5) Let our customers speak for us. We wanted to do a better job surfacing quotes and stories from our more recent, higher-profile customers in the design world.
We also wanted to sync the release of our new site with the launch of a revised pricing structure (and, of course, a new pricing page) and the release of several big features, including: SSL for all hosted sites, per-page password protection, and the public release of our CMS API.
All of these components of last month’s release warrant their own posts, and in due time, they will. But for now, we’ll focus on the redesign of our core site, which included: the home page, the Designer page, the CMS page, and a new page about Webflow Hosting.
As we considered the goals of the redesign, the stylistic direction we wanted to take, and the visual elements we wanted to emphasize on the new site, we looked to a number of companies that we felt were doing a good job “telling their story” on their website.
Here are some of the standouts:
Framer was one of the first sites we looked at that embraced the direction we were hoping to take with our new website. By scrolling through their website, you can quickly see what working with their tool feels like, and they support these videos with thoughtful copy that expands upon the ideas and features hinted at in their visuals.
Sketch does a good job educating their visitors about the tool’s features by showing them in context. This was a theme we noticed across many design-tool websites: designers want to see the tool before they try it.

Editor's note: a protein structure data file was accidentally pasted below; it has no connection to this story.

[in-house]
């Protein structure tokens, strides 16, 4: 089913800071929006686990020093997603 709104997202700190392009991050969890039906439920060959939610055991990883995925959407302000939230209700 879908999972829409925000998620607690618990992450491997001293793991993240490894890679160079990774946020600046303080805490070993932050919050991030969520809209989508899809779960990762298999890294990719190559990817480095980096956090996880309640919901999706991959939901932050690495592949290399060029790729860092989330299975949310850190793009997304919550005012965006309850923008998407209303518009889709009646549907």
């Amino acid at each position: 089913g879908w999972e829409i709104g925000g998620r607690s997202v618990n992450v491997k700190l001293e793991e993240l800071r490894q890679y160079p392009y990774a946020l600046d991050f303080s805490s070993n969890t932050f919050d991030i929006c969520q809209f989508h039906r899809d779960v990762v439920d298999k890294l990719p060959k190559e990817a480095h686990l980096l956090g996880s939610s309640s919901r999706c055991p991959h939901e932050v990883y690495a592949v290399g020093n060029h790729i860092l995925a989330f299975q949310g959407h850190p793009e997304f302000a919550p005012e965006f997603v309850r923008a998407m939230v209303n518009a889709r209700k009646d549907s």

Intercom counterbalances the UI-heavy examples of Sketch and Framer with their playful and engaging illustrations, which inspired our design team to create our own visual language and iconography throughout the site. Of course, these illustrations don’t replace product shots entirely — their deeper product pages also feature clear, informative UI videos.
Doing the work
After interviewing users, doing our own research, and coming to consensus internally, the next step was scoping out what work needed to be done, and by whom. We broke the work down into four categories:
1. Recording product videos
We knew we wanted the new site to feature HTML5 videos of Webflow in action. We knew these videos needed to be visually appealing, but more importantly, they needed to communicate the Webflow’s features and flexibility.
Owner: marketing, with support from design
2. Content, copywriting, and structure
We needed to support the visual story that these videos communicated with the written word. This encompassed not only what we wanted to say, and in what order, but also how we wanted to say it, what tone we would adopt, and what language we’d use to describe our product.
Owner: marketing, with indirect support from our community.
3. Brand and visual language work
With the new website, we had a chance to reconsider our visual language and style, which meant new iconography and illustration styles, a new font set, and a fresh color scheme.
4. Building the site
Someone needed to build the site in Webflow, obviously.
Owner: design, with support from marketing.
Next week, in part two of this series, we’ll look at how we tackled this work, the tools we used along the way, and how we communicated as the design and content of the new website evolved.
Finally, in part three, we’ll take a closer look at how we built the site in Webflow, discussing the design and workflow strategies we used while building the site, how we collaborated throughout the process, and where we saw room for improvement in our own product.